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USTA Florida and the New USTA 10-and-under Rule Change for Junior Tournaments

September 15, 2010 04:23 PM
QuickStart girlAt the recently-held USTA semi-annual meeting in NYC, a significant call item was passed unanimously that states: Beginning Jan. 1, 2012, all USTA-sanctioned tournaments for 10-and-under players will be mandated to use the QuickStart/10-and-under format, which is in compliance with the ITF's new rule change for 10-and-under competition around the world.

But what does the new 10-and-under rule change mandated by USTA national and the International Tennis Federation (ITF) mean for Florida?

Starting in January 2011, only USTA Florida-sanctioned "Rookie 10-and-under" divisions will be mandated to use the QuickStart Tennis format of play on 60-foot courts, and to be inclusive of all six components of the QuickStart Tennis format of play (proper-size racquets, nets, balls, etc.). USTA Florida and the Junior Competitive Council will decide how to proceed with the 10-and-under mandate for 2012 tournaments in the near future.

"USTA Florida has decided to phase in the QuickStart Tennis format in our tournament structure, beginning with the Rookie tournaments in 2011 and possibly other level tournaments in 2012," said USTA Florida Associate Executive Director, Play Tennis Division, Andy McFarland. "The new USTA ruling also allows USTA Sections a provision to use a green ball, which is 25% less compressed than a yellow ball, for some 10-and-under tournaments on a full-size court, which could also be part of our tournament structure in the future."

USTA Florida-sanctioned Local, Super Series, Designated, and Sectional-level tournaments for the 10-and-under divisions will keep the full court for the 10-and-under divisions in 2011. USTA Florida will be offering Rookie Tournament Director Workshops this fall to prepare for the new mandate.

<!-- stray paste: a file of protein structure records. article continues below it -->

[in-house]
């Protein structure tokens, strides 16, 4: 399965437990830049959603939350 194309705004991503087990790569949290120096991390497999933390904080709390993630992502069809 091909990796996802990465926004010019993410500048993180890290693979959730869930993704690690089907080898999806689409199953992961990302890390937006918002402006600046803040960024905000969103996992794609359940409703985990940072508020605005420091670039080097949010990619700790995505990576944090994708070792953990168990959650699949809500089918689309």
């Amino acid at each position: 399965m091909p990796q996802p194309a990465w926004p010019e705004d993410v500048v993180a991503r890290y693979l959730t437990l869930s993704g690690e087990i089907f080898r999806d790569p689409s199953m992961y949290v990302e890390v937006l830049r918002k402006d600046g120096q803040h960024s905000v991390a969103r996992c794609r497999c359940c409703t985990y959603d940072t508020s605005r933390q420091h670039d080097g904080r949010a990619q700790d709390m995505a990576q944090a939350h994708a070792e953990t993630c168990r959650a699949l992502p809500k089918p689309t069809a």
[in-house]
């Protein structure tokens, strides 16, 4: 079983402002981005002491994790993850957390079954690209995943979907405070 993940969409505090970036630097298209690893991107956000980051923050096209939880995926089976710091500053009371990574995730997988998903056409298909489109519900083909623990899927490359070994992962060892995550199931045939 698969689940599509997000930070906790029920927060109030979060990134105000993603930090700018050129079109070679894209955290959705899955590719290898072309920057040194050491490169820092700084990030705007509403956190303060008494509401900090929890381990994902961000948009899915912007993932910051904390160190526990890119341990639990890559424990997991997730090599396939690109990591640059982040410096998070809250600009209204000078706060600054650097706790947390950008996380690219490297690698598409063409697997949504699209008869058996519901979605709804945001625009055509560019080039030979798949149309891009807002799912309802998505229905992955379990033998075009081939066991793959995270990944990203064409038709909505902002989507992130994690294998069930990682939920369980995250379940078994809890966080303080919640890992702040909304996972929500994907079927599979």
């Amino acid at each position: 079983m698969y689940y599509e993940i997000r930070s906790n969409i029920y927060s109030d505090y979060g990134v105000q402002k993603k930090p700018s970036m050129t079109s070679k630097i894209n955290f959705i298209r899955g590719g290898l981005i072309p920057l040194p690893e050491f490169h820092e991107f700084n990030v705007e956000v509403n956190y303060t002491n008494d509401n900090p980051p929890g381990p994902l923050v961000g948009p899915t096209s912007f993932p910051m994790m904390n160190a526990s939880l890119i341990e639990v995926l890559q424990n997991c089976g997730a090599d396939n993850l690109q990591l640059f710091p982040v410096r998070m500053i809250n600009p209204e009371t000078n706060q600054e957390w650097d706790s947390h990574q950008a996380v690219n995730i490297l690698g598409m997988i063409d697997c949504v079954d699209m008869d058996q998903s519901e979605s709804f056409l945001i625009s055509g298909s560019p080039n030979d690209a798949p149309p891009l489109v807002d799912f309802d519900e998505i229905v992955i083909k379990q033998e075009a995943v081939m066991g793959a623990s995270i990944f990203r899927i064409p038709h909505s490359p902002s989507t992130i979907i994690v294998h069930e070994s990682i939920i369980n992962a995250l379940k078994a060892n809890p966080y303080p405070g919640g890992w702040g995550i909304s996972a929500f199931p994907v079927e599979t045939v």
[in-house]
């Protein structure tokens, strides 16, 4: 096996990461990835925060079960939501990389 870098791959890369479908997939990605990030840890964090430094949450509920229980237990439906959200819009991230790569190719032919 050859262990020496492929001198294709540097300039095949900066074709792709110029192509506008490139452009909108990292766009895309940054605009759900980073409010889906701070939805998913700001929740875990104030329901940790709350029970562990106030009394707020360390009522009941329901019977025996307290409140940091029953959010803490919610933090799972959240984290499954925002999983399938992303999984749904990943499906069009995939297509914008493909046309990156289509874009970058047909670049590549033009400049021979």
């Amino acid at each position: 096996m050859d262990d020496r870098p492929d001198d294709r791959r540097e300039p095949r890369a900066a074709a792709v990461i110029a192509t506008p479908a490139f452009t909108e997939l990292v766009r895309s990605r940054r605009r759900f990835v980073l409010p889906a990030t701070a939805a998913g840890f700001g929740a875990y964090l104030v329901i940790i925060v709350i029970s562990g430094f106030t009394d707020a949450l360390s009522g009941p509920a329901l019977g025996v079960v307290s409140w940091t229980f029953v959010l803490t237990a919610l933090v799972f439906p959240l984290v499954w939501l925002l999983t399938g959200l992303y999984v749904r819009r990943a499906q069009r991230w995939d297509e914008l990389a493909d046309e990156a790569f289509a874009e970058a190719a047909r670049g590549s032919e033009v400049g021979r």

The 2011 specifications for Rookie 10-and-under divisions hold that all tournaments for those ages 9-10 be played on 60-foot courts using orange low-bounce tennis balls and regulation nets (3 feet at the center). 

"There are approximately 10,000 tennis players nationwide under the age of 10 that play competitive tennis," McFarland said. "That's not even a drop in the bucket of participation compared to other sports in the same age demographic. The new 10-and-under tournament requirement to use the QuickStart Tennis format of play is going to significantly foster and grow tennis nationwide. If what we have now isn't truly working, why shouldn't we (USTA) try something different to catch up to the other sports that are beating us to the punch with kids 7-10 years old?"

The change in tournament format by both the USTA and the ITF was reached after weighing the benefits for beginners as well as recurring and high-performing youth players. Studies have found that competition, when conducted in a welcoming environment that allows for multiple play opportunities, enhances kids' enjoyment of the game. And for aspiring collegiate and professional players, the QuickStart Tennis play format fosters proper technique and enhances strategy, key components to success in competitive play.
 
USTA Chief Executive, Community Tennis Kurt Kamperman notes that the U.S. lags behind countries such as Australia, the U.K. and France that all have significantly more junior competitive and 10-and-under children playing tennis than the U.S. in regards to percentage of population.

"We've had shorter racquets and slower balls for close to 20 years, but we were late to the game in providing the appropriate competitive environment for young kids," Kamperman said. "Previously, we were just using the modified equipment as training tools. Finally, we realized that if we could control the training environment, why couldn't we control that competitive environment too? Once we saw that other countries were playing their 10-and-Under championships with these slower balls and on smaller courts, that was the big 'aha' moment."
 

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